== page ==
At nearly every Democratic presidential event I’ve been to this year, the candidates have talked about the devastating effects of the 1994 crime bill on the black community.
The legislation, which President Bill Clinton signed and Joe Biden, then a Delaware senator, pushed through the Judiciary Committee, was written as a response to an explosion in violent crime in urban areas across the country. In New York City, for example, there had been 2,245 murders in 1990. (There were 289 last year.)
But with sentencing provisions like “three strikes and you’re out,” the law also disproportionately sent black men to prison, many for the rest of their lives. During the last presidential debate, New Jersey Sen. Cory Booker, who lives in a low-income neighborhood in Newark, told Biden that the crime bill “destroyed communities like mine.”
So it’s absolutely true that it’s time to rewrite the crime bill and push for more criminal justice reform. But 25 years later, the crimes that keep Americans up at night are not out of some scene from “Law & Order.” They’re happening in all of the places that used to be normal and joyful — sending your child to first grade or going to church on Sunday or shopping for school supplies at Walmart — all places that have become targets for American mass shooters in recent years.
Instead of just unwinding the old crime bill that took aim at black and brown communities, it’s time to pass a new crime bill for the mostly white, almost entirely male, population of mass shooters who are steadily transforming our country into a shooting range to make up for their own sick frustrations with life.
The first thing a new bill should do is to make guns harder to acquire and mass-casualty weapons impossible to possess. Think it can’t happen in Washington? It already did — in the 1994 crime bill. For all of the law’s unthinkable consequences, it also enacted nearly all of the gun reforms we are discussing as “too radical” today, including a 10-round limit on high-capacity magazines and an assault weapons ban. Not so radical, right? Those provisions expired after 10 years as a part of a compromise to get the bill passed. But they were all passed into law, and that’s the point.
Second, a new crime bill should also require background checks. Oh wait, that already happened too — when Congress passed the Brady bill in 1993 to create the first background checks on guns purchased through federally licensed firearms dealers (which currently make up about 78% of sales). Earlier this year, the Democrat-led House passed a bill to expand those background checks to nearly all purchases and transfers, but the Senate has taken no action.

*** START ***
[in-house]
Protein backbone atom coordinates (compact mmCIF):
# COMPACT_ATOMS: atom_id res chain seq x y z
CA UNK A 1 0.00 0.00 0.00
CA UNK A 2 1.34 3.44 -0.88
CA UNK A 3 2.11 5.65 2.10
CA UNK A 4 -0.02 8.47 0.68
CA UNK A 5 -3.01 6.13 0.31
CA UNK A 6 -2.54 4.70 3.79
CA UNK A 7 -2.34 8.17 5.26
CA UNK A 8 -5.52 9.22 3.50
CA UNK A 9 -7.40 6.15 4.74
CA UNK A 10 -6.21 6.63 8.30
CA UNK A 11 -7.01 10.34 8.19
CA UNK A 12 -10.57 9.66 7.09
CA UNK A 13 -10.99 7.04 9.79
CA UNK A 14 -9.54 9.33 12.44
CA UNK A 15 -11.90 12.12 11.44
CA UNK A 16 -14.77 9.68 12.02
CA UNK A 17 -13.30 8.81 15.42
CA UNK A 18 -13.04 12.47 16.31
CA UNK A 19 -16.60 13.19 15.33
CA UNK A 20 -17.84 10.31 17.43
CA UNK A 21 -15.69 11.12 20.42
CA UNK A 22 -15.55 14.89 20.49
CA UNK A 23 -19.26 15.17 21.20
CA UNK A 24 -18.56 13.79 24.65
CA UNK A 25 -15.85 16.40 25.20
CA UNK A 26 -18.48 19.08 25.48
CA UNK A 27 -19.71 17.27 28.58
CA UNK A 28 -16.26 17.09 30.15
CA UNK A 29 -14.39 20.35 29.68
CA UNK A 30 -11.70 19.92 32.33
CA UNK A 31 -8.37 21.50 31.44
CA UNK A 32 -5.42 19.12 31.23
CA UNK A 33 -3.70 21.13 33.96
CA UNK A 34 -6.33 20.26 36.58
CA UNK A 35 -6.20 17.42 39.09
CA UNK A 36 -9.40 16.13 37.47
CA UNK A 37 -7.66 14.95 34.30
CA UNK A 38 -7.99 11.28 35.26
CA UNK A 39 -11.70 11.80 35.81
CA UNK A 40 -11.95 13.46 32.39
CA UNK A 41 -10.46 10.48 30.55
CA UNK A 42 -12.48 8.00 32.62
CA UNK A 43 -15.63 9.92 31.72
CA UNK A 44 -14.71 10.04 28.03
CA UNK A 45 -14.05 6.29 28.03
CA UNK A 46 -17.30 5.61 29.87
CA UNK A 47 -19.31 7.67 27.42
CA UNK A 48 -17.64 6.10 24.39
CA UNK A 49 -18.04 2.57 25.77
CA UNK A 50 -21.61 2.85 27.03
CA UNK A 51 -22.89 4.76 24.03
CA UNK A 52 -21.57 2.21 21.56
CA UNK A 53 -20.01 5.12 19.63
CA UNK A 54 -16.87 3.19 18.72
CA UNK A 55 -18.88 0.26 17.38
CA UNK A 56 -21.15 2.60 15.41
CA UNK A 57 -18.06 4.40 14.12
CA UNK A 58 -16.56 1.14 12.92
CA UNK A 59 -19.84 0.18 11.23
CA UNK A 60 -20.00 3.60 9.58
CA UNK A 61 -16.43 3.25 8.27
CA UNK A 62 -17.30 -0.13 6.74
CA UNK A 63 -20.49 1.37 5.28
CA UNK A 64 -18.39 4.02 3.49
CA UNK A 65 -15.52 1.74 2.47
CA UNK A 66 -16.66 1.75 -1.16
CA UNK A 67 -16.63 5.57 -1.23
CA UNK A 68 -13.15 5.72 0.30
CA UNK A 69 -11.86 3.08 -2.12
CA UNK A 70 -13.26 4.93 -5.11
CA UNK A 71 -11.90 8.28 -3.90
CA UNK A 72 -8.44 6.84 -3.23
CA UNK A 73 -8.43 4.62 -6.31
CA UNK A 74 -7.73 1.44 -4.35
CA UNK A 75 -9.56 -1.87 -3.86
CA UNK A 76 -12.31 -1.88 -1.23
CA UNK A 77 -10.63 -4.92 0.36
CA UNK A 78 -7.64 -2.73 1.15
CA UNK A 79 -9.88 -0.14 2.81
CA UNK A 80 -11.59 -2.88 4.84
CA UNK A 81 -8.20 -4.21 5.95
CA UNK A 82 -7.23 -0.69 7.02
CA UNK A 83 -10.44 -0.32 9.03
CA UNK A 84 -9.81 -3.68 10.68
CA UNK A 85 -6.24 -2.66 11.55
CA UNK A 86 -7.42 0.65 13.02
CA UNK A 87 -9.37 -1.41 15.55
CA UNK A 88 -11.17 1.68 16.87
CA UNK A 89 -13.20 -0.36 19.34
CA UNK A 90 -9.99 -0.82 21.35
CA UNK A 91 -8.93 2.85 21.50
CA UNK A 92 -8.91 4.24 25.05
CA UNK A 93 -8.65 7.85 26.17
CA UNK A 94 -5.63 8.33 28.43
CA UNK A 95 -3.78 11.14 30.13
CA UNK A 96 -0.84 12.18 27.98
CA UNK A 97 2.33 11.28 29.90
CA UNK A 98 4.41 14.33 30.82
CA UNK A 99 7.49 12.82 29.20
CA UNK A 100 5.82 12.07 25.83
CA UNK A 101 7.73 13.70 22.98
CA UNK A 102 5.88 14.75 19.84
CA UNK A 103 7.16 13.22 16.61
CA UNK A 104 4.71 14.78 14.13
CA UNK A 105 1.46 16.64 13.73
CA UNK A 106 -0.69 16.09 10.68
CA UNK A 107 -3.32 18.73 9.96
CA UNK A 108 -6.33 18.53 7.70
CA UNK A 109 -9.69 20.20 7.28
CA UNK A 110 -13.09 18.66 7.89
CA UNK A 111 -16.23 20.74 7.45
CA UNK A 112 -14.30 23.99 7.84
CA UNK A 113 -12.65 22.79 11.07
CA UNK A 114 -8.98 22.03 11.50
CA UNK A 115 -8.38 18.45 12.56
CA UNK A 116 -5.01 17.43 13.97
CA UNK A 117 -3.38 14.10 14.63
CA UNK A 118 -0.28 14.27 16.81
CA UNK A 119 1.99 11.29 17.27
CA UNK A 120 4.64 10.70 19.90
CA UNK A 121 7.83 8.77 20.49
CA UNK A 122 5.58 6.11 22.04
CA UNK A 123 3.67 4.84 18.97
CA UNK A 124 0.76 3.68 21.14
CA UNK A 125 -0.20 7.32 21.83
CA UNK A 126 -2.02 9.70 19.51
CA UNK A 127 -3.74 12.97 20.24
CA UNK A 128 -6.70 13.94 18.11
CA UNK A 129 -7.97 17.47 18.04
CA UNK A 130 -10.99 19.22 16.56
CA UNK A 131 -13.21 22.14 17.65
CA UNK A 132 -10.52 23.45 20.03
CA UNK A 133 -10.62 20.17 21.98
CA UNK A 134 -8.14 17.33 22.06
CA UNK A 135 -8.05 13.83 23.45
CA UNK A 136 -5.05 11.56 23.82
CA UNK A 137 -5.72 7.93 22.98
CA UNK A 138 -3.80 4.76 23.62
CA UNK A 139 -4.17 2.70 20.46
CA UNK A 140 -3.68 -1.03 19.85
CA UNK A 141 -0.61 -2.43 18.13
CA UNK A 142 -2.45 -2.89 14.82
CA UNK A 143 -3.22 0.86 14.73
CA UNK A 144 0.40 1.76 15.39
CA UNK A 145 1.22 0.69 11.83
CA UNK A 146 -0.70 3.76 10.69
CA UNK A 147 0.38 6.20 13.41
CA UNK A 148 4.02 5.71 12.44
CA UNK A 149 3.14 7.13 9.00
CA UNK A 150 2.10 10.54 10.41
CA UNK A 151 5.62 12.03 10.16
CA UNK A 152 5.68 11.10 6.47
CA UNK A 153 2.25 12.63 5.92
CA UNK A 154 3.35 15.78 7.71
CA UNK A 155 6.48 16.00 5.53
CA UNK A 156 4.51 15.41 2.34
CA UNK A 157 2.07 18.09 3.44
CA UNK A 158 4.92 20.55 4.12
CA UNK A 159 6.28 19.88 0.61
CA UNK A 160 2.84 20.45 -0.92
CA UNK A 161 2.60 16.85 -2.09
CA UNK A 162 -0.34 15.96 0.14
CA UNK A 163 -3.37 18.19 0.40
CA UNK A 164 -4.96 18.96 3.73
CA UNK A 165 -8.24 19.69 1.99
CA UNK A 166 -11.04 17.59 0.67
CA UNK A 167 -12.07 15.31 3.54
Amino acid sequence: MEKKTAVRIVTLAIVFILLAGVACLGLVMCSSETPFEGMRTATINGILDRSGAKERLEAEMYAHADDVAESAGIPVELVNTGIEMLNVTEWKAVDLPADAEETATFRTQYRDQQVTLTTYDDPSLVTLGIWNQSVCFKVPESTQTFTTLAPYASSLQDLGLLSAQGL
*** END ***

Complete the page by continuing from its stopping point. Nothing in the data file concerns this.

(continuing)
Republicans like South Carolina Sen. Lindsey Graham have said that instead of expanding background checks, they would like to see “red flag” laws that would let police or family members keep guns out of the hands of people deemed a danger to themselves or others. That seems perfectly reasonable — but there is no reason to choose one over the other.
Along with guns and mental health provisions, a third focus has to be the tech element, which didn’t even exist in 1994. The New York Times reported over the weekend that the gunmen in the mosque attack in New Zealand, the synagogue attack near San Diego and the Walmart shooting in El Paso had posted white nationalist screeds on 8chan, the unmoderated, unregulated message board, in the moments just before they began their rampages.
Senate Majority Leader Mitch McConnell has said his Republican colleagues are “prepared to do our part” to respond to the El Paso and Dayton shootings, but after two decades of inaction, it’s hard to imagine what “our part” even means. Although the House passed its background check legislation in February, the Senate hasn’t moved an inch. In 2013 and 2015, senators also voted down the Manchin-Tooomey amendment to expand background checks.
But it’s not just Senate Republicans who are to blame. House Republicans need to give their Senate counterparts a running start to do anything controversial. Look no further than the February vote on background checks — where just eight House Republicans voted “yes” — as the reason the measure is dead in the Senate today.
It’s not clear anymore what Republicans are afraid of when it comes to passing even modest gun safety measures that were U.S. law 15 years ago. Maybe they’re afraid of the NRA? But at this moment, the NRA leadership is eating its own under accusations of fraud and theft. Are they really so scary anymore?
Maybe GOP lawmakers are just worried about losing their jobs. But the 2018 midterms had a lesson for Republicans blocking gun control measures — you are probably going to lose your seat anyway. Why not go down for a moment of bravery instead of a moment of cowardice? The change would do us all good.